|With my mother, 1949|
I always believed my upbringing was different than most of my peers in that I, a mid-century person, was raised by late-life parents, both of whom were born in the early part of the century. Growing up, I felt that my parents’ values were old-fashioned. Okay, we all think (or thought) that, but mine really were! But – whatever I thought as a young person, my parents’ values were shaped before the Depression, in the 1910s and ‘20s when goods were scarce even if you had money. Today, it’s become a kind of study for me to remember and reflect on those rural values of that era.
I came into the house from school one day – back in “my” day – to find my mother weeping. “Oh, Kathy,” she said, “I broke Aunt Grace’s teapot. I'm sick to my stomach.” She had been cleaning house and inadvertently knocked the teapot off a shelf.
Young as I was, I was impressed that she would react as if it were a death in the family. That was the first I realized that my mother treasured things. I had never seen Aunt Grace’s teapot. We certainly didn’t ever use it, nor would we have. It was beyond using. It was a memento of her great-aunt, a keepsake from another era to be treasured but never used. Maybe Mother even felt it had been entrusted to her since Aunt Grace didn’t need it any more.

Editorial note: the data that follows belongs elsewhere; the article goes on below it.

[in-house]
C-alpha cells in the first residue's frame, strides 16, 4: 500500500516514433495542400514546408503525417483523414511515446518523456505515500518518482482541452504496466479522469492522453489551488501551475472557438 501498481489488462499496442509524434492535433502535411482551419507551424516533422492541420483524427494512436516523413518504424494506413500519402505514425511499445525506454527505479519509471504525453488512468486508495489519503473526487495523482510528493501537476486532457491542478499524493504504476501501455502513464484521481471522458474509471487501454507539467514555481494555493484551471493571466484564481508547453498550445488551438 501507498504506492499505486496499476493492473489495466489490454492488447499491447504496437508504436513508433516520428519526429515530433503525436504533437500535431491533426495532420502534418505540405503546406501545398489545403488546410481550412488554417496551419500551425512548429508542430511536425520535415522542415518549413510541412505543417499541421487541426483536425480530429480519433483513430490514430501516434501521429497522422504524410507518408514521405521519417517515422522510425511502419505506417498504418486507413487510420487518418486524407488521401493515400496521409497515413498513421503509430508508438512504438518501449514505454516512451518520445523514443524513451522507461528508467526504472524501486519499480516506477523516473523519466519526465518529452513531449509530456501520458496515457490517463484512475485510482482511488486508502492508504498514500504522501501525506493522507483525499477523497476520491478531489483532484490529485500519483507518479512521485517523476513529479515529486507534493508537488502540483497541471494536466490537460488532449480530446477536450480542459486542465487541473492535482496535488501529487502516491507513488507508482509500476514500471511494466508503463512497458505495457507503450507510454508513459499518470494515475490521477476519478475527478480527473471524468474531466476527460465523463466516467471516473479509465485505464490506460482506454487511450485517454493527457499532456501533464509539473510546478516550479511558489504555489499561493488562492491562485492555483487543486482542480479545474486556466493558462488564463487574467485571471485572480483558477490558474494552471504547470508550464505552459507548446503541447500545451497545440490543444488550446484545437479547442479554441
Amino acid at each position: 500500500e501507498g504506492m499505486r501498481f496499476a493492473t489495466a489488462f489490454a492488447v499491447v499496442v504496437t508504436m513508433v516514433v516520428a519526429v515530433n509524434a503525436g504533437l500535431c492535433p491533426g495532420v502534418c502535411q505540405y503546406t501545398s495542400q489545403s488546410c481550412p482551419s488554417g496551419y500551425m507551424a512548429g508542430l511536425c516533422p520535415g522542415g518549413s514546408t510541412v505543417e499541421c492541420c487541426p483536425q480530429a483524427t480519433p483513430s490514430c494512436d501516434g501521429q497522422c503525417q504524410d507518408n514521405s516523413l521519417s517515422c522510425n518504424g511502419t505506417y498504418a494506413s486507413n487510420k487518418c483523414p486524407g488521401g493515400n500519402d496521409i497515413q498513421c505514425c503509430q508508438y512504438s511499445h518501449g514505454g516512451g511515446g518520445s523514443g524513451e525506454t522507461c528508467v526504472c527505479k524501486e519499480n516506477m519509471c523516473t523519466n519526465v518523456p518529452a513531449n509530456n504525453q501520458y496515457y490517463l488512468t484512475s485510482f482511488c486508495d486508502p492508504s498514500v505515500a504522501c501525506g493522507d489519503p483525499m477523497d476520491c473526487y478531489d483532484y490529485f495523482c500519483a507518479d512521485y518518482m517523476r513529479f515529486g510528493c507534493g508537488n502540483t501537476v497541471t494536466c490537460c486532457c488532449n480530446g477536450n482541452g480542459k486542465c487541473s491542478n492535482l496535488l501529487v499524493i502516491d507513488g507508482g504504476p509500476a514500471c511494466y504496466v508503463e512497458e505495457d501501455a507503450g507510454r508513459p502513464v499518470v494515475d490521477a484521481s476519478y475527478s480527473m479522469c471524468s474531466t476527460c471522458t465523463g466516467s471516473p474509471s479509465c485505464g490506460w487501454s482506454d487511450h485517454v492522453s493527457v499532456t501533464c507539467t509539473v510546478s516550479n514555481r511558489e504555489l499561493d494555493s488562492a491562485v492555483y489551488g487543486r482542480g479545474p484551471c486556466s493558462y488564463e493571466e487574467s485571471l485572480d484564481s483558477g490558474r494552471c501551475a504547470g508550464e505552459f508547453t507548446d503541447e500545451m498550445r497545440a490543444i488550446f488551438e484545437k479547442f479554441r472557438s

I didn’t know how to comfort Mother. I was just profoundly impressed that we should care so much about things, and I offered a short but heartfelt prayer of gratitude that I had not been the one to break the teapot!
|Two of Mother's teapots. We use the homely insulated carafe.|
As all children do, I had broken a few things in my young life, and while Mother may have forgiven in her heart, she didn’t let on. She told me that when she raised her older children, she had purchased dime store “treasures” and set them around the house. She knew full well they would be broken eventually, and when they were, she carried on as though they were precious things. It was the way she trained her children to be careful. Well, I (the youngest) learned with the real stuff. The story of how I broke the candy dish lid when I was two years old occasionally surfaced.
Over the years, I have pondered Mother’s ideas about the place of things in our lives, and now as a senior citizen living in a different world, I have my own opinions. I think it’s a matter of respect to handle things with care, but if we don’t see and handle them, we don’t appreciate them, and if we do handle them, there will be some breakage. And if something is inadvertently broken (or lost) in the course of life, then there should be forgiveness because we aren’t going to take anything with us but the character we’ve shaped. KW
[Note the shadow of my dad's face in the first picture.]